The Sunni in Syria, from the Secular Kurd to the moderate Jihadi, have of coalition of twenty plus groups called in English “Euphrates Volcano”, you’ll find they are actually more open to compromise with Assad to fight back at ISIS than you think, though many certainly actively fight against Assad too. Many often times engage in diplomatic discussions to end the war with the Syrian government.

Other dimensions are lacking in your analysis, you discuss ISIS, a transnational Caliphate, but not the earlier idea of a middle eastern wide Arab State which Syria and Egypt created, and Iraq considered. This could fill that ideological need of their universal Islamic society as merely a Arab society. It was on the tables for a long time.

One reason it doesn’t seem viable is Iran has its fingers in many of those countries, is overwhelming Yemen to Saudi Arabia’s South, and has forced Saudi Arabia into entrenchment. It entrenched its northern border after Shia Maliki removed a brigade along the border, and has rushed to rebuild its southern defenses it stopped building due to treaty negotiations. It helped build a just off the straight of hormez to deny Iran legal claims to board and stop vessels in international waters, and to ensure commerance continues in the gulf.

This entrenchment is proclaimed in Teans-Arab ideological terms, and a arab treaty alliance modrlledvoff NATO has been approved for the umpteenth time, but Pakistan already backed out. Saudi Arabia has limited war making capacity, but now is actively developing it. It knows it is fast running out of oil, and can’t waste too much on endless buying up of hardware. Its military is rather poorly lead, despite top quality generals and pilots, it lacks good operational capacity and tactical competency. Its no match for Iran, can’t do much in Iraq or Syria save bomb or flood with money, and when it foes, its usually local jihsdi groups lead by the same characters as before who know the score already and talk the talk to get the funds, and ignores everyone after.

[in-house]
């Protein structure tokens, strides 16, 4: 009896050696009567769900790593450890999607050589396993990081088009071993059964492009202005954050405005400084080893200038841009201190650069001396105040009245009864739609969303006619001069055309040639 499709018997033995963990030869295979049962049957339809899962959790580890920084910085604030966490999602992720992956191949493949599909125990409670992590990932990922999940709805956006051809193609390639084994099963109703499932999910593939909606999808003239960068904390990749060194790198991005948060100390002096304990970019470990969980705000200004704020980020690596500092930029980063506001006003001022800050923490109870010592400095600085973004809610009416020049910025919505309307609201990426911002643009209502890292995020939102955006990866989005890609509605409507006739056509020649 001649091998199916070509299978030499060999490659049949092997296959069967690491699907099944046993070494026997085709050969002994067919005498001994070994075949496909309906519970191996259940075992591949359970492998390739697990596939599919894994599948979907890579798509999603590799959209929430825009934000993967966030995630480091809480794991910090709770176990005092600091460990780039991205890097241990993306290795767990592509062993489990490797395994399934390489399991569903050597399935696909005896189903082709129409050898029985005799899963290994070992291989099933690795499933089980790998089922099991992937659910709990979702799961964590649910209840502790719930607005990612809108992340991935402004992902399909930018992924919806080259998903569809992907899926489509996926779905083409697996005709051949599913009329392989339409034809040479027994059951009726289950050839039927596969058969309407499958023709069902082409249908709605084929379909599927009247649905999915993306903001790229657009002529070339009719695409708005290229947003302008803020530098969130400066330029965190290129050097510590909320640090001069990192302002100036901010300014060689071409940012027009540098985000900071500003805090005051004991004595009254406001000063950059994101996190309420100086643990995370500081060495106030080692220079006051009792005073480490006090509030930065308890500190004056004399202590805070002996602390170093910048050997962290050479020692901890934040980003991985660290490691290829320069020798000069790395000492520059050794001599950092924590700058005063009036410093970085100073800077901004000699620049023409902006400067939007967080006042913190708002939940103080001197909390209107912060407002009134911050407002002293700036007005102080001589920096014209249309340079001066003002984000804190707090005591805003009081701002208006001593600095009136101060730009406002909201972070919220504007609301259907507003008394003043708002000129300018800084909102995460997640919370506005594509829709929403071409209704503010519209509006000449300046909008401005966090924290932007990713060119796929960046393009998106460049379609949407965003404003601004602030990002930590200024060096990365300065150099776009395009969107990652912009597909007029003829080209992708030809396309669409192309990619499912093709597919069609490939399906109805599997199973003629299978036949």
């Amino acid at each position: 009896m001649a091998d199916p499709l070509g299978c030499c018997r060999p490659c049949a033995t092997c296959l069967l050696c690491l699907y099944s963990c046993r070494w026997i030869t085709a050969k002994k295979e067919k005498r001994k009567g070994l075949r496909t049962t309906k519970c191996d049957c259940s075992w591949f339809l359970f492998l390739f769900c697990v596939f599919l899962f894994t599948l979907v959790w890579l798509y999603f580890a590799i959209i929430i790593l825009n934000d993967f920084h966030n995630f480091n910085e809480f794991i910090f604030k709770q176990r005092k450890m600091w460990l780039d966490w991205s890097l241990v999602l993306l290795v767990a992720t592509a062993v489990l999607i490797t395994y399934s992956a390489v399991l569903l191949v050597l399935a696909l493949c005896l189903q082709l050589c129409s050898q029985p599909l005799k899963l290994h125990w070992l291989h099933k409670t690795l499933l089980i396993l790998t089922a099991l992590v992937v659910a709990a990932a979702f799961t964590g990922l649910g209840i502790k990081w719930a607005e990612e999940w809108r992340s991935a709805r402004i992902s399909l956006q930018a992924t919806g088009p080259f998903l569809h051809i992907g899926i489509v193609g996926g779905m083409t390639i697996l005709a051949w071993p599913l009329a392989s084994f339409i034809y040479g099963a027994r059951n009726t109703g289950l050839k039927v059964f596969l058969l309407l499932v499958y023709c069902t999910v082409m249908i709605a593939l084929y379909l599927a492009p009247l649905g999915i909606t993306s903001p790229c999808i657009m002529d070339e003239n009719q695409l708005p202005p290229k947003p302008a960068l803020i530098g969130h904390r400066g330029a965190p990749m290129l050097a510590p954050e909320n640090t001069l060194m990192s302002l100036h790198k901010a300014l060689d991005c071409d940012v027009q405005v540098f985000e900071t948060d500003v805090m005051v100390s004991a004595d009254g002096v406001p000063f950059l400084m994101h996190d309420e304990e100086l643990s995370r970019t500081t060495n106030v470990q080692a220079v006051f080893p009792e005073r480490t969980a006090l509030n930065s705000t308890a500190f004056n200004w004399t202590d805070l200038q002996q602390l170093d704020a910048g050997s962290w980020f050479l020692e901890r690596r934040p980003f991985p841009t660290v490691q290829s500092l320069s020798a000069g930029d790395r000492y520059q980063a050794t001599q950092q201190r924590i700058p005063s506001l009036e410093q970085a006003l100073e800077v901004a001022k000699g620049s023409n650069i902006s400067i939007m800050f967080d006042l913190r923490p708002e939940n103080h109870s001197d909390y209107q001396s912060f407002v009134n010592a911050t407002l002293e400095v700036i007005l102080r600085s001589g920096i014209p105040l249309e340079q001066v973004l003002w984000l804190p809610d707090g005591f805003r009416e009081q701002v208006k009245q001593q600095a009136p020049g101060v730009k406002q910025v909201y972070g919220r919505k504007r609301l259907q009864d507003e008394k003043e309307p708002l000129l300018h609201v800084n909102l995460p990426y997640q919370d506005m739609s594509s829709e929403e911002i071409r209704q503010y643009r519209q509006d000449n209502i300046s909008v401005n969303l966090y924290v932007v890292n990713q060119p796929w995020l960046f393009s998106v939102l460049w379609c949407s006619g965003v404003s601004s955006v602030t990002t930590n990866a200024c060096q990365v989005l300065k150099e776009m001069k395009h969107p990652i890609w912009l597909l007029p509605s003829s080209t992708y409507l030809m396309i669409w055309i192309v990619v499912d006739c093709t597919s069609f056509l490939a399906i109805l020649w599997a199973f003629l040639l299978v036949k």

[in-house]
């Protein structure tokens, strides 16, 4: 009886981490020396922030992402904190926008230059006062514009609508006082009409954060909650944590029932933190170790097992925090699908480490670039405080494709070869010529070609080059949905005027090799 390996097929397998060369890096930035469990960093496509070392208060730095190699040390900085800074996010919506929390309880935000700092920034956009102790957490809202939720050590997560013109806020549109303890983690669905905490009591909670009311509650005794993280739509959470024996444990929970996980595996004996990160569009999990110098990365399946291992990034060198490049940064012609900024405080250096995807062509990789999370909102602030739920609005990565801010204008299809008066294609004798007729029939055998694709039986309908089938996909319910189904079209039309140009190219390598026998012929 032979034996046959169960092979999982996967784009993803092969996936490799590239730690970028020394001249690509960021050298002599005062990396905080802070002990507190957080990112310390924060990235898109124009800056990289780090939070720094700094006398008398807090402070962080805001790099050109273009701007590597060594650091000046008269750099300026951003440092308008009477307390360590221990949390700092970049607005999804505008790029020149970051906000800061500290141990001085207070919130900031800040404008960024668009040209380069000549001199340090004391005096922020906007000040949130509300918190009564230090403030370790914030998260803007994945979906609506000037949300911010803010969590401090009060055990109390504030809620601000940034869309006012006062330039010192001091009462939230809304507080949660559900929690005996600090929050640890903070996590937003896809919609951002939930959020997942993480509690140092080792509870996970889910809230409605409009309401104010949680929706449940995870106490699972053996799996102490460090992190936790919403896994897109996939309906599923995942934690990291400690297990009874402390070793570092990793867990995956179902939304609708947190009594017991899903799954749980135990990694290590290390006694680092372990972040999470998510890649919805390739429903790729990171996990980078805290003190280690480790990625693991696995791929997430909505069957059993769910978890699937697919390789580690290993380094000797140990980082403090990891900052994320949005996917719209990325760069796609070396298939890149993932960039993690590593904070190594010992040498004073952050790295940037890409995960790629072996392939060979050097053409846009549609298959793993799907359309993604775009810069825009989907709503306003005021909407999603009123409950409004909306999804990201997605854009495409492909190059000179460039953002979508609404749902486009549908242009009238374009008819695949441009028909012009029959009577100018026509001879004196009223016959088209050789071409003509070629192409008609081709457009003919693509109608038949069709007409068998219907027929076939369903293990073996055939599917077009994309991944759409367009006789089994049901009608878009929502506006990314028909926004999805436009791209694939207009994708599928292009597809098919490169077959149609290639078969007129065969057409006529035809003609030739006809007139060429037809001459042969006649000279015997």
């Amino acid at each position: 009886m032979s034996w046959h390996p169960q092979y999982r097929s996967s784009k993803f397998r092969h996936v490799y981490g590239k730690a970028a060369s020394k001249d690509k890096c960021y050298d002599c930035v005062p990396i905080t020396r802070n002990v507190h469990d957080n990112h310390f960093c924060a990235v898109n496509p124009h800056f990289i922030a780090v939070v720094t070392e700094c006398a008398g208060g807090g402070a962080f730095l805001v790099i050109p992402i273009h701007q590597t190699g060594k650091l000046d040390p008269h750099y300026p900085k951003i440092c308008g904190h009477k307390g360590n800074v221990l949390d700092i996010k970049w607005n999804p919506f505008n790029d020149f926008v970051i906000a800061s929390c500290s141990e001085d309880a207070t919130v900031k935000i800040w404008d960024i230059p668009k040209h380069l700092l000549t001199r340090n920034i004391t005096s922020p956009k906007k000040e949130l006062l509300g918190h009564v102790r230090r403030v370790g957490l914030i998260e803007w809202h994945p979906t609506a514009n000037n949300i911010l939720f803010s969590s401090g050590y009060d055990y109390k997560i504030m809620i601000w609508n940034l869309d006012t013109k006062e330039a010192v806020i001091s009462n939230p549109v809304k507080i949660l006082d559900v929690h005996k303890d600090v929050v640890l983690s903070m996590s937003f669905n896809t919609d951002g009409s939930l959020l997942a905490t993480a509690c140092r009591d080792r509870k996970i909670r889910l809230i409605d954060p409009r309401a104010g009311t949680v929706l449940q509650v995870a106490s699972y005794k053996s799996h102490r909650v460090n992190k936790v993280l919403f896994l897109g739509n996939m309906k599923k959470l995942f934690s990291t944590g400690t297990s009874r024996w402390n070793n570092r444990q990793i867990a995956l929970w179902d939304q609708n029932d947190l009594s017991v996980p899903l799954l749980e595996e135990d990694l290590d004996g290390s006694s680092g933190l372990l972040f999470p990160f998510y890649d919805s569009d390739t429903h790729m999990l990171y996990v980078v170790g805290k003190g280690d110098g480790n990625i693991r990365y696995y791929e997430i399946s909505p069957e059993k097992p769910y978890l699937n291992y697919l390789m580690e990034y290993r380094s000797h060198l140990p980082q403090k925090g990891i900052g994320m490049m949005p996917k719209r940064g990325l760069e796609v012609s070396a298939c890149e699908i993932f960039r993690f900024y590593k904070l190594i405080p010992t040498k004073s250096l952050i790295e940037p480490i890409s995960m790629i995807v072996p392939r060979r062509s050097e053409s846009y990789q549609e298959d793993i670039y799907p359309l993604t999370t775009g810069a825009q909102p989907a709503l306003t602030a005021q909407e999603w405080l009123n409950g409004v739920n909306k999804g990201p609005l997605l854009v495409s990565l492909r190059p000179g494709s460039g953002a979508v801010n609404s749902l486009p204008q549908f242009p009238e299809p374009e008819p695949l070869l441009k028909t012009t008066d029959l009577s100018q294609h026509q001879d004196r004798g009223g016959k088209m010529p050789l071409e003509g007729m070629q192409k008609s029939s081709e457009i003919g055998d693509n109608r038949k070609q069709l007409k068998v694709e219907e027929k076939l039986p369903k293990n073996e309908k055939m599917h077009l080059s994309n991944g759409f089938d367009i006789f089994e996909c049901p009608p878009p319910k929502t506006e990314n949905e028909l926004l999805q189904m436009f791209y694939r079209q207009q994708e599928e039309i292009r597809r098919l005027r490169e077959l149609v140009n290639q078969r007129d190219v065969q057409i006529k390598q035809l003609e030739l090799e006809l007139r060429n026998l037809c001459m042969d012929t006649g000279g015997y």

The getting the paramilitaries under control is paramount. US policy generally won’t back a Shia or Sunni militia (or christian for that matter, they are starting to pop up) unless it is well proven, tolerant, and based in a region in which it behaves as a political enclave, its own state. Peshmerga is the best example. We gave two embassies in their Iraqi territory alone. They are predominately Sunni, but secular, some athesist and Marxist, others Christians and Yazidi. They’ve shown a lot of evidence they can train and use dispersed paramilitary support, and project humanity missions for all religious groups in their area.

Why can’t Assad pull this off, why can’t the Sunni tribes accept the Shia militia claims in wanting to do this with getting their martyr armies to ally and cooperate with the Sunni Sons of the Tribes?

Furthermore, Iran has a minority Sunni population, Saudi Arabi a Shia population. They have a tense yet working relationship in allowing Shia to engadge in the Hadj (though reports of people being sent back due to answering a Saudi Border guards about which of the prophet’s successors to follow as “wrongly” causes a lot of anger and unnecessary friction, though its without sanction on the Saudi side to even adk that).

I’m interested in seeing your solution. I doubt any of the authors you’ve mentioned can begin to answer any of this.